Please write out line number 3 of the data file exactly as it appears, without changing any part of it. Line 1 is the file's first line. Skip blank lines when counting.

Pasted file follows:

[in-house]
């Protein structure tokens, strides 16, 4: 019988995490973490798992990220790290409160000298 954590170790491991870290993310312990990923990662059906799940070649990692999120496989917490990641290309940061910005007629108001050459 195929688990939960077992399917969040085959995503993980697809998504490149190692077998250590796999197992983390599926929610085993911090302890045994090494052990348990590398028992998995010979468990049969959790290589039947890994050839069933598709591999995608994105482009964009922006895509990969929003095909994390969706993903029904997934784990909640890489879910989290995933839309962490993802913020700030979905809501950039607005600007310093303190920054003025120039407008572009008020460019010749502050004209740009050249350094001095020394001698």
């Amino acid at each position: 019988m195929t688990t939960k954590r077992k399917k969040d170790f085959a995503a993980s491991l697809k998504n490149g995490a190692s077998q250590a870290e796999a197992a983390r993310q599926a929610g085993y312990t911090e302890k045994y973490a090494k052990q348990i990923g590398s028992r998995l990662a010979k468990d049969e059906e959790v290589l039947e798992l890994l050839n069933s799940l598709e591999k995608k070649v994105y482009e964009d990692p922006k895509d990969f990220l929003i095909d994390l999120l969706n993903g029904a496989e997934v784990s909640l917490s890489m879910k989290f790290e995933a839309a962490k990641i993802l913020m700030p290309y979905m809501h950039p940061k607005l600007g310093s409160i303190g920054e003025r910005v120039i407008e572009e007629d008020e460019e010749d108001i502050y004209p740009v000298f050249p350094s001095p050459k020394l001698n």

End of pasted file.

């Amino acid at each position: 019988m195929t688990t939960k954590r077992k399917k969040d170790f085959a995503a993980s491991l697809k998504n490149g995490a190692s077998q250590a870290e796999a197992a983390r993310q599926a929610g085993y312990t911090e302890k045994y973490a090494k052990q348990i990923g590398s028992r998995l990662a010979k468990d049969e059906e959790v290589l039947e798992l890994l050839n069933s799940l598709e591999k995608k070649v994105y482009e964009d990692p922006k895509d990969f990220l929003i095909d994390l999120l969706n993903g029904a496989e997934v784990s909640l917490s890489m879910k989290f790290e995933a839309a962490k990641i993802l913020m700030p290309y979905m809501h950039p940061k607005l600007g310093s409160i303190g920054e003025r910005v120039i407008e572009e007629d008020e460019e010749d108001i502050y004209p740009v000298f050249p350094s001095p050459k020394l001698n």